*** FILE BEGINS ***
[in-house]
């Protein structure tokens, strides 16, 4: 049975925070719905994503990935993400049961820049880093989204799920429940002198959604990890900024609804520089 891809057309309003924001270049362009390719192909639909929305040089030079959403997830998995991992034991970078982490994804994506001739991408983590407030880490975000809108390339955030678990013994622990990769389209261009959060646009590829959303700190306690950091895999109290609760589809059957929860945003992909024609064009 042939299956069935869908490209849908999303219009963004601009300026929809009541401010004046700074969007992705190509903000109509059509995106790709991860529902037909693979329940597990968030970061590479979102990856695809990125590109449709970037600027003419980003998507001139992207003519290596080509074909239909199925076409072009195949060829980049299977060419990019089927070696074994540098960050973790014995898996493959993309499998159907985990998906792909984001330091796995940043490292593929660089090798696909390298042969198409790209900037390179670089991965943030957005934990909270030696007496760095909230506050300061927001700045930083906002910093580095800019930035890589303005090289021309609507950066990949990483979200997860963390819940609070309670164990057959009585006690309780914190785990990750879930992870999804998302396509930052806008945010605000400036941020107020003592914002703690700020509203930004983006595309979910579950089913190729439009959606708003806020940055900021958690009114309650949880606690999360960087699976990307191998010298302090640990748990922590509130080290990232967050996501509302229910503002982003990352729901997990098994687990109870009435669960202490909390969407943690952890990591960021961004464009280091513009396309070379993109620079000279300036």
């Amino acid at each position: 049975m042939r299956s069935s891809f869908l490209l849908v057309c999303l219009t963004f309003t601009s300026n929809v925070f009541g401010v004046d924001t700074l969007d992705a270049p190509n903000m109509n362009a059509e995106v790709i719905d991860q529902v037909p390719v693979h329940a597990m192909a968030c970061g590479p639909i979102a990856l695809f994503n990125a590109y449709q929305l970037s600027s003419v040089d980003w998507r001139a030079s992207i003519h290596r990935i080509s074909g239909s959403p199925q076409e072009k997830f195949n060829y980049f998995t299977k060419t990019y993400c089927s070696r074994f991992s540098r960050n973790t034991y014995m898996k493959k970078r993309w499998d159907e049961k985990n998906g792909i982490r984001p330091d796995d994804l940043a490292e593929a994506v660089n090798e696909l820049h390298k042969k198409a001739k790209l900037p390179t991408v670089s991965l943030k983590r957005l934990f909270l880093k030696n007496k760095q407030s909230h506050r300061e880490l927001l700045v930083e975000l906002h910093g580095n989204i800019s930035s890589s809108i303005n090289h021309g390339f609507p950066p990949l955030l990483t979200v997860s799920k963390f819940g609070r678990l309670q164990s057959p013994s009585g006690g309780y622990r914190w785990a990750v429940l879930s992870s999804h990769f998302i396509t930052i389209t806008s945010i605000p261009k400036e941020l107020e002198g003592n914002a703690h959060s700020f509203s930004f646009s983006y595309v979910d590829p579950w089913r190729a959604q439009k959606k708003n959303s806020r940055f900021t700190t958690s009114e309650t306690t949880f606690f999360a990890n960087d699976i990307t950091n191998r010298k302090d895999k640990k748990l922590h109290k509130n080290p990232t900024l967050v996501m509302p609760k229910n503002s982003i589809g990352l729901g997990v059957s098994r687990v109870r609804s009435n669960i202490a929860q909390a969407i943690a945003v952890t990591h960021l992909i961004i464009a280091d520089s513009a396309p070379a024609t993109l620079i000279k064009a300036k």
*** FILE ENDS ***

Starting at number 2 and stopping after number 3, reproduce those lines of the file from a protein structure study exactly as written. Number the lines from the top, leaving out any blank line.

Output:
């Protein structure tokens, strides 16, 4: 049975925070719905994503990935993400049961820049880093989204799920429940002198959604990890900024609804520089 891809057309309003924001270049362009390719192909639909929305040089030079959403997830998995991992034991970078982490994804994506001739991408983590407030880490975000809108390339955030678990013994622990990769389209261009959060646009590829959303700190306690950091895999109290609760589809059957929860945003992909024609064009 042939299956069935869908490209849908999303219009963004601009300026929809009541401010004046700074969007992705190509903000109509059509995106790709991860529902037909693979329940597990968030970061590479979102990856695809990125590109449709970037600027003419980003998507001139992207003519290596080509074909239909199925076409072009195949060829980049299977060419990019089927070696074994540098960050973790014995898996493959993309499998159907985990998906792909984001330091796995940043490292593929660089090798696909390298042969198409790209900037390179670089991965943030957005934990909270030696007496760095909230506050300061927001700045930083906002910093580095800019930035890589303005090289021309609507950066990949990483979200997860963390819940609070309670164990057959009585006690309780914190785990990750879930992870999804998302396509930052806008945010605000400036941020107020003592914002703690700020509203930004983006595309979910579950089913190729439009959606708003806020940055900021958690009114309650949880606690999360960087699976990307191998010298302090640990748990922590509130080290990232967050996501509302229910503002982003990352729901997990098994687990109870009435669960202490909390969407943690952890990591960021961004464009280091513009396309070379993109620079000279300036």
């Amino acid at each position: 049975m042939r299956s069935s891809f869908l490209l849908v057309c999303l219009t963004f309003t601009s300026n929809v925070f009541g401010v004046d924001t700074l969007d992705a270049p190509n903000m109509n362009a059509e995106v790709i719905d991860q529902v037909p390719v693979h329940a597990m192909a968030c970061g590479p639909i979102a990856l695809f994503n990125a590109y449709q929305l970037s600027s003419v040089d980003w998507r001139a030079s992207i003519h290596r990935i080509s074909g239909s959403p199925q076409e072009k997830f195949n060829y980049f998995t299977k060419t990019y993400c089927s070696r074994f991992s540098r960050n973790t034991y014995m898996k493959k970078r993309w499998d159907e049961k985990n998906g792909i982490r984001p330091d796995d994804l940043a490292e593929a994506v660089n090798e696909l820049h390298k042969k198409a001739k790209l900037p390179t991408v670089s991965l943030k983590r957005l934990f909270l880093k030696n007496k760095q407030s909230h506050r300061e880490l927001l700045v930083e975000l906002h910093g580095n989204i800019s930035s890589s809108i303005n090289h021309g390339f609507p950066p990949l955030l990483t979200v997860s799920k963390f819940g609070r678990l309670q164990s057959p013994s009585g006690g309780y622990r914190w785990a990750v429940l879930s992870s999804h990769f998302i396509t930052i389209t806008s945010i605000p261009k400036e941020l107020e002198g003592n914002a703690h959060s700020f509203s930004f646009s983006y595309v979910d590829p579950w089913r190729a959604q439009k959606k708003n959303s806020r940055f900021t700190t958690s009114e309650t306690t949880f606690f999360a990890n960087d699976i990307t950091n191998r010298k302090d895999k640990k748990l922590h109290k509130n080290p990232t900024l967050v996501m509302p609760k229910n503002s982003i589809g990352l729901g997990v059957s098994r687990v109870r609804s009435n669960i202490a929860q909390a969407i943690a945003v952890t990591h960021l992909i961004i464009a280091d520089s513009a396309p070379a024609t993109l620079i000279k064009a300036k």